INCLUSIVITY IN GARMENT SECTOR: Despite adversity, Bangladesh’s garment industry has seen a sustainability star rising.

“Since its inception, I tried to establish Denim Expert Limited as a model factory in practicing sustainability because I believe that the best way to inspire change is to set example,” said Mostafiz Uddin, the outspoken managing director of Denim Expert Limited. “The recognition by the World Economic Forum — I believe will obviously inspire others to practice sustainability.”

Denim Expert was the only firm from the apparel and textile industry to receive recent sustainability accolades (as an honorable mention) from the World Economic Forum. The New Champions Awards of World Economic Forum recognizes excellence in sustainability, digital disruption and agile business governance.

Among recognition with the WEF, the factory was recently featured in a local paper for its work creating a trans-inclusive workplace. Today, eight individuals who identify as trans or gender non-conforming are employed across the company.

The factory aims to uphold the motto of “leaving no one behind,” Uddin shared.

By many definitions, the firm is a pathfinder, being the first Bangladeshi manufacturer to join the Sustainable Apparel Coalition, to become a contributor to Zero Discharge of Hazardous Chemicals Foundation, to join the Fashion Industry Charter for Climate Action, among other feats. The factory is also a member of the International Apparel Federation, Ellen MacArthur Foundation’s Jeans Redesign Initiative, Ethical Trading Initiative and Social & Labor Convergence Program.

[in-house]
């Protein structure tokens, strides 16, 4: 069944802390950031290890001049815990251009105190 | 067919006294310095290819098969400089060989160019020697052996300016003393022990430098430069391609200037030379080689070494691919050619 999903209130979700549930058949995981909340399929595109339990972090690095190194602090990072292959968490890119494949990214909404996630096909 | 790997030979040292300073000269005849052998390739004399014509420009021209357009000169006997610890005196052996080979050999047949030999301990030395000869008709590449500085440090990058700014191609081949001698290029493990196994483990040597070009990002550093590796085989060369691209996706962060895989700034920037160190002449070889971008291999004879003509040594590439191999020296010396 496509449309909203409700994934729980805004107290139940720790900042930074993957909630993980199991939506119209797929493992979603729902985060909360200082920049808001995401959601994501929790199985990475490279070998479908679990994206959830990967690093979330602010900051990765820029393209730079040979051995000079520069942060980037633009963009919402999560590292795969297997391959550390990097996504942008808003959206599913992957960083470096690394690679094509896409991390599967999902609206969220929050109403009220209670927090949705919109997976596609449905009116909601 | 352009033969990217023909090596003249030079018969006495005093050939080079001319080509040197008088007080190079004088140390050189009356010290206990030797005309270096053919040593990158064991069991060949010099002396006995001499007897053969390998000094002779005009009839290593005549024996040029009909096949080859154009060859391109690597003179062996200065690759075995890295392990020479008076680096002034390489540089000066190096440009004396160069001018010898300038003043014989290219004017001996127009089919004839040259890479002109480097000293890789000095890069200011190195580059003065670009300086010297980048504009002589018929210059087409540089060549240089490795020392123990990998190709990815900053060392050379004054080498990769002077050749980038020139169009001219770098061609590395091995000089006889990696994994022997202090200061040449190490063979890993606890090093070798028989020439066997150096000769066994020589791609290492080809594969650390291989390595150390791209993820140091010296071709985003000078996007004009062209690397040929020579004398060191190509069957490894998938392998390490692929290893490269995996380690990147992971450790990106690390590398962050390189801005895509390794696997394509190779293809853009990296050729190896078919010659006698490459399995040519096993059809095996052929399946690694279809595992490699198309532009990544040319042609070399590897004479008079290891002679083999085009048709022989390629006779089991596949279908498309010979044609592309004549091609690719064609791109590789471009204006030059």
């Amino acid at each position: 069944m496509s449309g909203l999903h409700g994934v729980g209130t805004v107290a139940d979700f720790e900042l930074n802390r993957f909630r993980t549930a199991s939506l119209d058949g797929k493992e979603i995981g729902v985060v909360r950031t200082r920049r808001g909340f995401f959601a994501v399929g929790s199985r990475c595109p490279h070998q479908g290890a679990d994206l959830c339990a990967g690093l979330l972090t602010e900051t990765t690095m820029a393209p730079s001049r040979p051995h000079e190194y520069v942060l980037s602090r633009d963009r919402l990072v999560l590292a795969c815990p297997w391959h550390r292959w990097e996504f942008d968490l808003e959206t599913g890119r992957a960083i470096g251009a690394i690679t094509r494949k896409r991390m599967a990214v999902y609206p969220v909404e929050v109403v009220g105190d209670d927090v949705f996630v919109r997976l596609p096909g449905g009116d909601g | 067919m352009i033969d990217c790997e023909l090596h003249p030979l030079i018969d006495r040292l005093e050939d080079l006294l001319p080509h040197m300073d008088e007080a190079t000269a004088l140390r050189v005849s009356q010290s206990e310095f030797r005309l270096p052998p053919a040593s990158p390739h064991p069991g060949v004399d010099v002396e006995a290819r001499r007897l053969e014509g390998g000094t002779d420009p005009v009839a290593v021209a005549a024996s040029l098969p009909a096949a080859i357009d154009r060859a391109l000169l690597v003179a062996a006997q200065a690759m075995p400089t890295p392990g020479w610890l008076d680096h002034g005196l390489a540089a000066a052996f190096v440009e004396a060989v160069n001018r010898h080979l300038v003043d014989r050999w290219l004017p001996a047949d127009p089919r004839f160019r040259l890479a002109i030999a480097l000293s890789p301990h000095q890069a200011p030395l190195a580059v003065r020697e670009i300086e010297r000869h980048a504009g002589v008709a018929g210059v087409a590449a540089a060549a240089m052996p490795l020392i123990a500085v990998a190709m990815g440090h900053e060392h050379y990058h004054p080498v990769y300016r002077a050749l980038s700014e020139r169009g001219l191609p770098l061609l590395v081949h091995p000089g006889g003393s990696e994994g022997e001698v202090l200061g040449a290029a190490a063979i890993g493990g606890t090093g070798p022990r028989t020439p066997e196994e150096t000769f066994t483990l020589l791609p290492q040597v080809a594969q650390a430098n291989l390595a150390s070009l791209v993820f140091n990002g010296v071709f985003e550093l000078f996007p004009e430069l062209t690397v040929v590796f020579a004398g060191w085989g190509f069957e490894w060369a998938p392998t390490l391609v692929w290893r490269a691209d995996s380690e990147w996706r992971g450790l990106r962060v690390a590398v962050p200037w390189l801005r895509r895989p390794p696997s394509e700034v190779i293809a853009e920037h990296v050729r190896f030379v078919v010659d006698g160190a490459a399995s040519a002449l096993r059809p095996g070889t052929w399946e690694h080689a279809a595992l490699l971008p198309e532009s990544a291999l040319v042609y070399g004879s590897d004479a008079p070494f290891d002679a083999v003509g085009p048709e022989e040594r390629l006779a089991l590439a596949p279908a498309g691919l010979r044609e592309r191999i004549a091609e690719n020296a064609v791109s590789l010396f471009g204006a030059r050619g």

Second only to China, Bangladesh is one of the largest apparel-exporting countries in the world, earning $33 billion last year in apparel exports according to government export data. As of June, this number would be down 18 percent to $27.94 billion. Despite adversity, the apparel producer has made significant improvements in safety standards and practicing sustainability in recent years — touting 14 Leed-certified garment factories.

Denim, sustainability, inclusivity, fashion

Denim Expert Limited won an honorable mention from the WEF for its work in sustainability and inclusivity.  Courtesy

UPCYCLED DOWN, ONLY THE BEGINNING: The latest iteration of Uniqlo’s LifeWear recycling program “Re.Uniqlo” launched in September. Since 2006, the company has been collecting gently used Uniqlo clothing from customers. As of August 2020, collections surpassed 41 million units of clothing — donated to people and communities in need across 75 countries and regions.